Straight Licks with Crooked Sticks
Dr. Jim Denison
America has a new hero. How did you feel when the Falcons won last Sunday? Some of you probably didn’t care, but anyone who knows their coach, Dan Reeves, is thrilled.
Dan’s brother was very active in our church in Atlanta, so Dan and Pam visited often as well. Pam was in Janet’s women’s Bible study on Thursdays. Dan invited me out for some of training camp and we ate lunch together; he signed two footballs for our boys; and just this week we got a note from him thanking us for our prayers. He and Pam are strong believers, and a class act every single day.
One day at the Falcons’ camp Dan said something which really surprised me. He said that he and Pam felt that God had called them to this job. I asked him what he thought God wanted him to do. He said, “To influence the men on this team, and anyone else I can, for God.” He saw football as a means to that end.
And now through the amazing success of the Falcons under his leadership, his recent heart surgery, his winning “Coach of the Year,” and his national exposure, God is fulfilling exactly that call in his life.
Dan is from Americus, Georgia, a town so small you’ve never heard of it. He is a humble and gracious man. If he were here today he’d say, “If God can use me, God can use anyone.”
Let’s see if it’s so. We’ve discovered the passion and the power of the early church. Today let’s learn what we can about their people, and see if we can be like them. Here’s what we’ll find: if God could use them, God can use you and me. If only we want him to.
“Unschooled, ordinary men”
Let’s do a comparison between them and us
First, where were these people from? Their leaders were Galileans; we would call them “country folk.” Not one of them was from Jerusalem or any city you’d recognize. And the vast majority were foreigners, from all those fifteen nations Luke listed earlier (2.9-11).
Many of us are not from Dallas, but many of us are. And the vast majority of us are from some place like Dallas. What about you?
Second, how educated were they? The religious leaders in Jerusalem called them “unschooled, ordinary men” (4.13). By comparison, the number of college graduates in our community is 132% higher than the national average, and post-graduates is 101% higher. How educated are you?
Third, what of their faith history? The oldest people in the church, spiritually, are Peter and Andrew, James and John, and they’ve been followers of Jesus for three years. All but 120 of them are only a few days old in the faith. By contrast, the average length a person has been a member at Park Cities is fifteen years. How long have you been a Christian?
Fourth, what of their resources? The New Testament has not yet been written. There would be no professional “clergy” for 250 years, no buildings for 300 years, no seminaries or church choirs for 400 years, and no printed literature for 1400 years. They had virtually none of the resources which we are using this morning.
Yet in just thirty years their movement spread from Jerusalem to Rome, and from 120 to multiplied thousands, soon millions. In Acts 17.6 their enemies said they had “turned the world upside down,” and they soon became the mightiest and largest religious movement in human history.
So if they didn’t have strong education, years in the faith, or great resources, what explains their incredible success? What did they have which we need?
The “four-fold cord”
The key to the people of apostolic Christianity lies in a Greek word I need to teach you: proskartereo. This word means, “to be devoted to.” To make something your passion and your highest priority, to give yourself exclusively to it. What was the passion and highest priority for these early Christians? Think of the answer as a four-fold cord, a rope made of four strands interwoven for strength, the rope to which these Christians clung for life itself.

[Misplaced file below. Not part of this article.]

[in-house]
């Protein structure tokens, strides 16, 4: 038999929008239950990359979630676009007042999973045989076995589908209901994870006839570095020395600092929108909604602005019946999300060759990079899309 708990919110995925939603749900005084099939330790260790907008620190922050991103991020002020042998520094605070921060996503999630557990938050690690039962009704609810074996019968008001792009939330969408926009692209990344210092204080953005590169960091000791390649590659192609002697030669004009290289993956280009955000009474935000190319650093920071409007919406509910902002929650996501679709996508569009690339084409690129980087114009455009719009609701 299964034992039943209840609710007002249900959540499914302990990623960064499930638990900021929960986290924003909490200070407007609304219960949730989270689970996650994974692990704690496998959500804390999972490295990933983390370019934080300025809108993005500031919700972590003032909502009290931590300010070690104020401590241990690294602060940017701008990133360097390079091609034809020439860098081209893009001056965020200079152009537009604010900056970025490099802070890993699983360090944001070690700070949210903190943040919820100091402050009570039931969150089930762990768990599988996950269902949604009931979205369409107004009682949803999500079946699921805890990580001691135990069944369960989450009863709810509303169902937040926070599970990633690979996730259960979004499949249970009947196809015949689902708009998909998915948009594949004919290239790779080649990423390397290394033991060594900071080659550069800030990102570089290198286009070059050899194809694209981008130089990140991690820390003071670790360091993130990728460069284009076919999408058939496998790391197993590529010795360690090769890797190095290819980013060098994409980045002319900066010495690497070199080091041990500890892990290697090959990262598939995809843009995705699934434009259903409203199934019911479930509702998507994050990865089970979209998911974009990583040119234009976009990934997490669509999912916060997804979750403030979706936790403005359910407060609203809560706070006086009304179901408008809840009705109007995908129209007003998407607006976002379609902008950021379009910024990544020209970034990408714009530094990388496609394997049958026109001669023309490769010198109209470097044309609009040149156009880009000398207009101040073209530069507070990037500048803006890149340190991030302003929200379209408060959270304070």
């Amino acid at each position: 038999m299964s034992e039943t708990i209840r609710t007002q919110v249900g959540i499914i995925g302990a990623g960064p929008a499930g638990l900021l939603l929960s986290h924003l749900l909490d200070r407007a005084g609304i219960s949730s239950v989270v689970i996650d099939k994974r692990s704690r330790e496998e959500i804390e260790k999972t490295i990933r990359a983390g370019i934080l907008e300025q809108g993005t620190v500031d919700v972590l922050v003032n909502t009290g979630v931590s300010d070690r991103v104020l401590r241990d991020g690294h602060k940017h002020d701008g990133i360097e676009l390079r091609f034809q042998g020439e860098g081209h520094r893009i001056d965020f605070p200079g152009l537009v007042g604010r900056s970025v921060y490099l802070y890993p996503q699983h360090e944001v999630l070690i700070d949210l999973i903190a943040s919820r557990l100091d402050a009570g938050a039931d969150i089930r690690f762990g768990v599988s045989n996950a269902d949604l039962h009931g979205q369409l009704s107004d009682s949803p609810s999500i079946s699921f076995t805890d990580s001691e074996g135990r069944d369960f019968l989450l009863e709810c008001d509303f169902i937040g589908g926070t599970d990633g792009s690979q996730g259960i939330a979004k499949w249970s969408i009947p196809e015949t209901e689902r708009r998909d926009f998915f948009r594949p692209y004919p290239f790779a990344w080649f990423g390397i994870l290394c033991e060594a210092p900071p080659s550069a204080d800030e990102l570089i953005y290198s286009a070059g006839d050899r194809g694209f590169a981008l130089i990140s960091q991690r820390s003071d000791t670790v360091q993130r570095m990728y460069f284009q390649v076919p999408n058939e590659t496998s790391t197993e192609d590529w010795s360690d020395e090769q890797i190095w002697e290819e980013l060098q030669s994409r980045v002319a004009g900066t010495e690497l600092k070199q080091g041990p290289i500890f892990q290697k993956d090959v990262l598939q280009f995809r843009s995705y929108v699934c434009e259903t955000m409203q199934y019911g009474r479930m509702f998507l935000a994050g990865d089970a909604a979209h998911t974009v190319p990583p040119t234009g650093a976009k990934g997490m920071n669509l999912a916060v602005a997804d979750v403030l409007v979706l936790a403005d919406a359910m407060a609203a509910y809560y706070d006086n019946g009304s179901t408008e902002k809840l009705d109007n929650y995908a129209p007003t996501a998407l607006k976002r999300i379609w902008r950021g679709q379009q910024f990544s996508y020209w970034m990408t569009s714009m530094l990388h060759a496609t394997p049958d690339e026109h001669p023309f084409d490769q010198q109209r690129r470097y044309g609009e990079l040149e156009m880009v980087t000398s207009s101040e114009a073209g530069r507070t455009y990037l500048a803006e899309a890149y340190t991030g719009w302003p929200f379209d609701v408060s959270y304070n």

First, they clung to “the apostles’ teaching” (v. 42). Having no New Testament, this became the word of God for them. They didn’t just read the word of God, they staked their lives upon it. They learned and obeyed the Bible.
All through the Book of Acts we find these Christians reading, quoting, and depending upon the word of God (cf. 1.20; 2.16-21; 25-28, 34-35; 3.22-26; 4.11; 4.25-26; 7.2-50; 8.32-35; 13.33-36, 41, 47; 15.16-18, 21; 17.3, 11; 18.4; 23.5; 28.23, 26-28). I count forty-nine different Old Testament passages they quoted from memory and used in their lives and ministries. They were saturated in Scripture. It became their food and drink, their sustenance and life.
Second, they were devoted passionately to “the fellowship,” the koinonia. Fellowship has been defined as “two fellows in one ship.” Imagine 3,000 people in one ship and you’ve got a good picture of these first Christians. They sold their possessions when necessary to give “to anyone as he had need” (vs. 44-45).
Even their enemies noticed; Tertullian (died 230) quotes their admiring statement, “How they love each other.”
And they extended their ministry to those outside their “ship” as well. When unwanted newborns were thrown out with the trash, these Christians would rescue them and adopt them into their families.
When the plague swept Jerusalem and everyone abandoned the sick and dying, the Christians stayed behind, risked their lives, and cared for them.
They clung to the word of God, and to the people of God.
Third, they were passionate about the “breaking of bread.” Now I am too, especially after church on Sunday morning, but Luke means far more by the phrase than we do.
This is Luke’s term (cf. 20.7) for what Paul calls the “Lord’s Supper” (cf. 1 Corinthians 10.16; 11.23-26) and Christian worship. The Didache (the earliest compendium of theology in Christian history) makes this clear, and the commentators agree. These believers were passionate about the worship of God.